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Introduction & History


What two things are sure in life? Death and Taxes. Unfortunately or fortunately most of us have finished taxes I am hoping. Lets hope that death is at least a little way off. The idea of sales taxation is not a new idea. The sales tax idea was borne in ancient cultures but is only written in history as having started with Roman emperor Augustus in 9 AD and continuing until 60 AD under Nero. It the disappears until about the 12 th century when it reappears in Europe. The first formal laws in Europe were passed in 1292 by France of 1/2% to be collected on the sale of all goods except for food.

Modern taxation in the United States was first proposed in 1862 during the Civil War as the Union government struggled with finding a way to pay for what appeared to be a long term and expensive civil war. The proposal was for a 1% National tax. The tax bill was tabled and never was acted upon. Then in 1921 a national sales tax of 1% was again proposed to help pay for the debt incurred during World War I. Again this measure was defeated, but not before tokens had already been produced. The tokens were supposedly all destroyed.

In 1921 West Virginia was the first state to pass legislation for a sales tax. In 1929 Georgia passed similar legislation but neither took the time to figure out how to enforce or implement the system, so there was no progress.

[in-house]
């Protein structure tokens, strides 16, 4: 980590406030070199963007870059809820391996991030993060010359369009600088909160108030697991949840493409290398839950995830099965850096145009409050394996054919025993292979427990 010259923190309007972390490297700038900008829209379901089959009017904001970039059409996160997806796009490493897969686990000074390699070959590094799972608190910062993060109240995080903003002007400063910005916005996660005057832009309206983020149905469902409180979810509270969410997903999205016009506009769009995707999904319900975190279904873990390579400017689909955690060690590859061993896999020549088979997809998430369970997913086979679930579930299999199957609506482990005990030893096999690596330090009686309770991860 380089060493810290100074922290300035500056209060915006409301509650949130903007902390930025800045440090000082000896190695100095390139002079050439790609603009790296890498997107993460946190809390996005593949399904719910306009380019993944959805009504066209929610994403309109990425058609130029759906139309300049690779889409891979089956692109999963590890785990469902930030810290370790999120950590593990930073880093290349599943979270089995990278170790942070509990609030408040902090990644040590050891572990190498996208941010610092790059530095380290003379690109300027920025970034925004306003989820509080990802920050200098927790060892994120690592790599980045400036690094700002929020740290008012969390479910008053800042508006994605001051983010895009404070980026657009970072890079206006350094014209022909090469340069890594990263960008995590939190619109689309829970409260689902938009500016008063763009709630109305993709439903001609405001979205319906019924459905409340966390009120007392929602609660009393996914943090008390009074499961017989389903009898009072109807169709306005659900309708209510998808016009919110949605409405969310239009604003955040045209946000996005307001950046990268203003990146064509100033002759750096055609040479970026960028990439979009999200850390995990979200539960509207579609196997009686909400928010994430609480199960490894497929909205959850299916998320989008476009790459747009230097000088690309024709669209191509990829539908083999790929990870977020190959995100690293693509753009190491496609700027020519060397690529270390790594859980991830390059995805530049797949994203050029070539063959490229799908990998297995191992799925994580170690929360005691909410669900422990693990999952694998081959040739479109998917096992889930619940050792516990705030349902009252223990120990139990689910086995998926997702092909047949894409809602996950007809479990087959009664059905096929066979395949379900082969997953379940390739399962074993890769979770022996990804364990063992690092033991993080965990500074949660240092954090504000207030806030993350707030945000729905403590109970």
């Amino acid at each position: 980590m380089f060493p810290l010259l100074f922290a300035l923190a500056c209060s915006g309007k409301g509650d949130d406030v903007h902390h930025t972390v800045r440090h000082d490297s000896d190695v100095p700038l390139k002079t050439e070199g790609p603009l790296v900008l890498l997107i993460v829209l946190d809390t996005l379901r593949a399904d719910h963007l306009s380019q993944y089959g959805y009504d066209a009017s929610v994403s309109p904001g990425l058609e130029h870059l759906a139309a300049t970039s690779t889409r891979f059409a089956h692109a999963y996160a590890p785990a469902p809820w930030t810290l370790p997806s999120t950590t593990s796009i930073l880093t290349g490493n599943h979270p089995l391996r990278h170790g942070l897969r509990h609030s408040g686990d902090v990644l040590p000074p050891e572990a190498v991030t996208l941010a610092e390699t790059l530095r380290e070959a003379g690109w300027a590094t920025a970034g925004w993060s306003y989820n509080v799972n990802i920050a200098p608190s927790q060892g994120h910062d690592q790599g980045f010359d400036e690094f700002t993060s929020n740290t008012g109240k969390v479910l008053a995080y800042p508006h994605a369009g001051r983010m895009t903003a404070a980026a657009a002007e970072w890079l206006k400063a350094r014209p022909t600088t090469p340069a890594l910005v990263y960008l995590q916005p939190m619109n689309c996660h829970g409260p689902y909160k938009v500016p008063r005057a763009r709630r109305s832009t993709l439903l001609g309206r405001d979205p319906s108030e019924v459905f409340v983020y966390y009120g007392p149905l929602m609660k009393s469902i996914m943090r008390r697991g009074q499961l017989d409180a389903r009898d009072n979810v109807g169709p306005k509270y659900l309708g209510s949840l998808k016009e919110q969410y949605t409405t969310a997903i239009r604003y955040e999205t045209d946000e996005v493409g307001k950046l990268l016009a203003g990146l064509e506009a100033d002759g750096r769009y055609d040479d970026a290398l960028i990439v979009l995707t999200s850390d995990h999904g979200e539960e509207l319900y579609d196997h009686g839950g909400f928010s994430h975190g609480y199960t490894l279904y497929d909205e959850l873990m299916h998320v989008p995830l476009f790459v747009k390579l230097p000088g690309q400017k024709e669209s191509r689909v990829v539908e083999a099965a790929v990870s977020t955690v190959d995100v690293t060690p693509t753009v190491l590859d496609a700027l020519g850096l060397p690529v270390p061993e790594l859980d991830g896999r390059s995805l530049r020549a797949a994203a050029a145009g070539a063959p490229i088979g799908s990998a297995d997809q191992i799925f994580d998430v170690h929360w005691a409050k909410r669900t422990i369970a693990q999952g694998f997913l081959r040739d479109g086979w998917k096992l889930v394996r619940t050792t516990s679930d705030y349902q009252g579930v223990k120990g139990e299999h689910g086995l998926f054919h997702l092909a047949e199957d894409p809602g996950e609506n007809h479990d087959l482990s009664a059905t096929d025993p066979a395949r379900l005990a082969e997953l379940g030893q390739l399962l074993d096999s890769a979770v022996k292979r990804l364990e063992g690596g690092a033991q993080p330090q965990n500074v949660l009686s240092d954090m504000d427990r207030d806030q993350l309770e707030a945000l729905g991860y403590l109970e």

In 1933 eleven states passed legislation for sales tax and by 1940 over 30 states had enacted legislation and systems for sales tax collection due to the success of the early programs at generating revenue for the state. April 1 to May 10, 1933 Kewanee, IL was the first city in the nation to produce and use sales tax tokens for a 3% tax. It is 16 mm in diameter and made of copper. The Illinois state supreme court struck its use down and they were removed from circulation just a few weeks after issue. July 1 that same year a 2% sales tax was passed and the tokens again circulated.

Michigan and California also passed similar legislation in 1933, followed by Ohio in 1934. In 1935 Washington state caused a stir when their tax laws were passed and implemented on May 21, 1935. The US government and treasury department filed suit against the state of Washington claiming the use of sales tax tokens as an assault on US coinage. The governor of Washington refused to back down and the issue was tabled by the government.

On July 2, 1935 the Illinois state government issued state tax tokens. And the local tokens were removed from circulation slowly. July 10 th just eight days later the state of Illinois was asked to cease the distribution of its round tokens because they were too much like US dimes. The state was forced to change their design. This resulted in the production of square pieces 16mm x 16mm.

On July 22 nd the United States government backed by President Roosevelt and Treasury Secretary Henry Morgantheu proposed a 1/2 cent and a 1/10 th cent coin in copper and aluminum respectively. These coins were never produced and the idea was effectively abandoned on August 21 st.

In late July New Mexico issued its tokens that it had held awaiting the US government resolution. In August Missouri issued it's Milk-Cap tokens (called this because they resembled a milk cap and were produced in Kansas City by a prominent milk bottle cap manufacturer. September 1, Colorado issued their tokens and in all 12 states issued sales tax tokens. Ohio, Kentucky, West Virginia, North Carolina and Michigan issued paper stamp or punch card systems that are not considered to be part of the 12 state token issues.

Even when some state governments refused to issue sales tax tokens, many businesses issued them on their own to help their customers (e.g., California). Local issues are primarily associated with Washington and Illinois, but several other states including Kansas had a few.